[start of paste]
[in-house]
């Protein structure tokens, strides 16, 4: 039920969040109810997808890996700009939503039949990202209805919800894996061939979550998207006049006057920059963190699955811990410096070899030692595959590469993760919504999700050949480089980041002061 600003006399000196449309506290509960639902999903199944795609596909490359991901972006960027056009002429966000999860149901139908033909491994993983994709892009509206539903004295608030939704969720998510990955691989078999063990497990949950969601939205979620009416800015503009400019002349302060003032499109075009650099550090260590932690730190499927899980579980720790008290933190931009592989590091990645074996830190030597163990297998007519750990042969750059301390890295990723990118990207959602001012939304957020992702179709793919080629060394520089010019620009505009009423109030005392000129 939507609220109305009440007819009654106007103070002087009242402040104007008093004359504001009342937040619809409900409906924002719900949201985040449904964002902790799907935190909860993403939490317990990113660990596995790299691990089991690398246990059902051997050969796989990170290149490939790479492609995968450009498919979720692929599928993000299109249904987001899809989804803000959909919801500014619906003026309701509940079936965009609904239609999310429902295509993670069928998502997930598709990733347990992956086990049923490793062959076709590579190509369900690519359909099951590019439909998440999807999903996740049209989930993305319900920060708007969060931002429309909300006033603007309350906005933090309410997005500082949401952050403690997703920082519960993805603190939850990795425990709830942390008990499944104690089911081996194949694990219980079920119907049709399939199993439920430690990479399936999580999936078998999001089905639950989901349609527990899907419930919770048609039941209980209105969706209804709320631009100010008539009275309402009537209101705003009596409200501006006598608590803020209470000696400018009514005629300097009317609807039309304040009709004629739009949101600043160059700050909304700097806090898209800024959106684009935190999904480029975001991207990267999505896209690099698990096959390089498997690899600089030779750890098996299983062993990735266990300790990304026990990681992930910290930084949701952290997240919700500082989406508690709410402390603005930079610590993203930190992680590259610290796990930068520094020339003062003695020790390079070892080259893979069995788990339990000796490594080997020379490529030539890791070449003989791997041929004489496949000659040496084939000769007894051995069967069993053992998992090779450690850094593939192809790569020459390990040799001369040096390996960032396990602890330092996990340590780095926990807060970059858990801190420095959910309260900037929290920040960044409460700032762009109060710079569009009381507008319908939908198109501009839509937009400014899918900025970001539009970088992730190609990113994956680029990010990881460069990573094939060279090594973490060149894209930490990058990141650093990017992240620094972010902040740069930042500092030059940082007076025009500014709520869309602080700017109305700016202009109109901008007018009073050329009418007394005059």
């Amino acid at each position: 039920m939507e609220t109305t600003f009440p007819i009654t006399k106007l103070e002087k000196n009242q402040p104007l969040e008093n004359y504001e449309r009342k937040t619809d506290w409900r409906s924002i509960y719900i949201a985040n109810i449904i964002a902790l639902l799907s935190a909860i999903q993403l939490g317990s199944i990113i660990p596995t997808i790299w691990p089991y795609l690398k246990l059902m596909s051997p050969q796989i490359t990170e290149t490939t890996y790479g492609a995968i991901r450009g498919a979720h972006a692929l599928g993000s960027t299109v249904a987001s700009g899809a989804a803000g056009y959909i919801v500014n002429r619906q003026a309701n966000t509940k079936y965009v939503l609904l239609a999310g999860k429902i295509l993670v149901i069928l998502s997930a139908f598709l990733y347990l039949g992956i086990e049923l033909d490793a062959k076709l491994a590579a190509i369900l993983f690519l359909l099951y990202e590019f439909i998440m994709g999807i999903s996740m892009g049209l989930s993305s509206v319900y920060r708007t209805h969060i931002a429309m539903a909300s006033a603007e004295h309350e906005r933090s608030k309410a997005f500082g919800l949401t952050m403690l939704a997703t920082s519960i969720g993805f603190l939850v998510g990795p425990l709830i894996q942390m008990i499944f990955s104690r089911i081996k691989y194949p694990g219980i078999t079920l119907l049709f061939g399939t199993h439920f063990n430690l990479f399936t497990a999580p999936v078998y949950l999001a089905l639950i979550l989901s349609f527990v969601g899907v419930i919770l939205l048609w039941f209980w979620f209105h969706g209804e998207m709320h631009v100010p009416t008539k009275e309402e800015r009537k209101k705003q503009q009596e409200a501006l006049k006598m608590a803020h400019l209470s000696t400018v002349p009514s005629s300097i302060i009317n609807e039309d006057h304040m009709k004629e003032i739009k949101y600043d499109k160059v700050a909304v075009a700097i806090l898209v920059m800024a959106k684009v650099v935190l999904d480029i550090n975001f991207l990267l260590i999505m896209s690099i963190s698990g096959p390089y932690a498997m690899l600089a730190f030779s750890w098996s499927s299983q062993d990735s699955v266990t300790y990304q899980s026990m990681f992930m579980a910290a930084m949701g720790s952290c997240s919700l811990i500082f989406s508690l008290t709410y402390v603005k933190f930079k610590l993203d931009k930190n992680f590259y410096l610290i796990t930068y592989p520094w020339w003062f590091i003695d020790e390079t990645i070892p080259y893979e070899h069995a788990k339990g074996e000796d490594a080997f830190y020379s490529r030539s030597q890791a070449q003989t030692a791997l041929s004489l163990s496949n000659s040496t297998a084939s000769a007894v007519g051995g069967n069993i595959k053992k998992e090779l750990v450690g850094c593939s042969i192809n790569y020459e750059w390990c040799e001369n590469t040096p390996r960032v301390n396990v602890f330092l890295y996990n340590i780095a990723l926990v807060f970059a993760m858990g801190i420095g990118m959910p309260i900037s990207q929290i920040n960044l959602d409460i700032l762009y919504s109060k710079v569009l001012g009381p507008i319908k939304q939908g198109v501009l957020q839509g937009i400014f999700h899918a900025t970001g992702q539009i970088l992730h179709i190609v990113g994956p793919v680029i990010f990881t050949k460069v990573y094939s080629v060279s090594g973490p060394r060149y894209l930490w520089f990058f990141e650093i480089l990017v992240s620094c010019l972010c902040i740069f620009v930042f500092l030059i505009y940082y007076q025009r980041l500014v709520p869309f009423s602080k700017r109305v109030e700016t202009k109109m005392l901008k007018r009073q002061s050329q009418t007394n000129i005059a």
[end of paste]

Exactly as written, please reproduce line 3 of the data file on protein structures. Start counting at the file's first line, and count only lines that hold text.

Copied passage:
């Amino acid at each position: 039920m939507e609220t109305t600003f009440p007819i009654t006399k106007l103070e002087k000196n009242q402040p104007l969040e008093n004359y504001e449309r009342k937040t619809d506290w409900r409906s924002i509960y719900i949201a985040n109810i449904i964002a902790l639902l799907s935190a909860i999903q993403l939490g317990s199944i990113i660990p596995t997808i790299w691990p089991y795609l690398k246990l059902m596909s051997p050969q796989i490359t990170e290149t490939t890996y790479g492609a995968i991901r450009g498919a979720h972006a692929l599928g993000s960027t299109v249904a987001s700009g899809a989804a803000g056009y959909i919801v500014n002429r619906q003026a309701n966000t509940k079936y965009v939503l609904l239609a999310g999860k429902i295509l993670v149901i069928l998502s997930a139908f598709l990733y347990l039949g992956i086990e049923l033909d490793a062959k076709l491994a590579a190509i369900l993983f690519l359909l099951y990202e590019f439909i998440m994709g999807i999903s996740m892009g049209l989930s993305s509206v319900y920060r708007t209805h969060i931002a429309m539903a909300s006033a603007e004295h309350e906005r933090s608030k309410a997005f500082g919800l949401t952050m403690l939704a997703t920082s519960i969720g993805f603190l939850v998510g990795p425990l709830i894996q942390m008990i499944f990955s104690r089911i081996k691989y194949p694990g219980i078999t079920l119907l049709f061939g399939t199993h439920f063990n430690l990479f399936t497990a999580p999936v078998y949950l999001a089905l639950i979550l989901s349609f527990v969601g899907v419930i919770l939205l048609w039941f209980w979620f209105h969706g209804e998207m709320h631009v100010p009416t008539k009275e309402e800015r009537k209101k705003q503009q009596e409200a501006l006049k006598m608590a803020h400019l209470s000696t400018v002349p009514s005629s300097i302060i009317n609807e039309d006057h304040m009709k004629e003032i739009k949101y600043d499109k160059v700050a909304v075009a700097i806090l898209v920059m800024a959106k684009v650099v935190l999904d480029i550090n975001f991207l990267l260590i999505m896209s690099i963190s698990g096959p390089y932690a498997m690899l600089a730190f030779s750890w098996s499927s299983q062993d990735s699955v266990t300790y990304q899980s026990m990681f992930m579980a910290a930084m949701g720790s952290c997240s919700l811990i500082f989406s508690l008290t709410y402390v603005k933190f930079k610590l993203d931009k930190n992680f590259y410096l610290i796990t930068y592989p520094w020339w003062f590091i003695d020790e390079t990645i070892p080259y893979e070899h069995a788990k339990g074996e000796d490594a080997f830190y020379s490529r030539s030597q890791a070449q003989t030692a791997l041929s004489l163990s496949n000659s040496t297998a084939s000769a007894v007519g051995g069967n069993i595959k053992k998992e090779l750990v450690g850094c593939s042969i192809n790569y020459e750059w390990c040799e001369n590469t040096p390996r960032v301390n396990v602890f330092l890295y996990n340590i780095a990723l926990v807060f970059a993760m858990g801190i420095g990118m959910p309260i900037s990207q929290i920040n960044l959602d409460i700032l762009y919504s109060k710079v569009l001012g009381p507008i319908k939304q939908g198109v501009l957020q839509g937009i400014f999700h899918a900025t970001g992702q539009i970088l992730h179709i190609v990113g994956p793919v680029i990010f990881t050949k460069v990573y094939s080629v060279s090594g973490p060394r060149y894209l930490w520089f990058f990141e650093i480089l990017v992240s620094c010019l972010c902040i740069f620009v930042f500092l030059i505009y940082y007076q025009r980041l500014v709520p869309f009423s602080k700017r109305v109030e700016t202009k109109m005392l901008k007018r009073q002061s050329q009418t007394n000129i005059a």